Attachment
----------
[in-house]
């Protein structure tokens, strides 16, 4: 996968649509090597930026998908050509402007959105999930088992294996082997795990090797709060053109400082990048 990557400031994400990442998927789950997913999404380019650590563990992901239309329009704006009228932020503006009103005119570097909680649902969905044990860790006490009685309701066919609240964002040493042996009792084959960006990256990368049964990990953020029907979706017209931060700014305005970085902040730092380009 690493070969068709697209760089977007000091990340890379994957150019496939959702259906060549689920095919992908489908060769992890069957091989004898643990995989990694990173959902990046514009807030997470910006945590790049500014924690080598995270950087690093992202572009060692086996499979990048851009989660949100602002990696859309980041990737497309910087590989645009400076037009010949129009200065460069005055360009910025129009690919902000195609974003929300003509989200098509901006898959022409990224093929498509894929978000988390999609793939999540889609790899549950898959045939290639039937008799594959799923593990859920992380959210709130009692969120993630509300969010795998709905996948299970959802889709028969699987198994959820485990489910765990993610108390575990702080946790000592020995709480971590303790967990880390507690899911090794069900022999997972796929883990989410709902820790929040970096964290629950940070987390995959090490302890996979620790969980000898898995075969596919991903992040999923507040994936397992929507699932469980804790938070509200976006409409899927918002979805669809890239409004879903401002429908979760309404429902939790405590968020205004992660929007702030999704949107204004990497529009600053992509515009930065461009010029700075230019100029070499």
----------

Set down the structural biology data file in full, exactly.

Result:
[in-house]
């Protein structure tokens, strides 16, 4: 996968649509090597930026998908050509402007959105999930088992294996082997795990090797709060053109400082990048 990557400031994400990442998927789950997913999404380019650590563990992901239309329009704006009228932020503006009103005119570097909680649902969905044990860790006490009685309701066919609240964002040493042996009792084959960006990256990368049964990990953020029907979706017209931060700014305005970085902040730092380009 690493070969068709697209760089977007000091990340890379994957150019496939959702259906060549689920095919992908489908060769992890069957091989004898643990995989990694990173959902990046514009807030997470910006945590790049500014924690080598995270950087690093992202572009060692086996499979990048851009989660949100602002990696859309980041990737497309910087590989645009400076037009010949129009200065460069005055360009910025129009690919902000195609974003929300003509989200098509901006898959022409990224093929498509894929978000988390999609793939999540889609790899549950898959045939290639039937008799594959799923593990859920992380959210709130009692969120993630509300969010795998709905996948299970959802889709028969699987198994959820485990489910765990993610108390575990702080946790000592020995709480971590303790967990880390507690899911090794069900022999997972796929883990989410709902820790929040970096964290629950940070987390995959090490302890996979620790969980000898898995075969596919991903992040999923507040994936397992929507699932469980804790938070509200976006409409899927918002979805669809890239409004879903401002429908979760309404429902939790405590968020205004992660929007702030999704949107204004990497529009600053992509515009930065461009010029700075230019100029070499």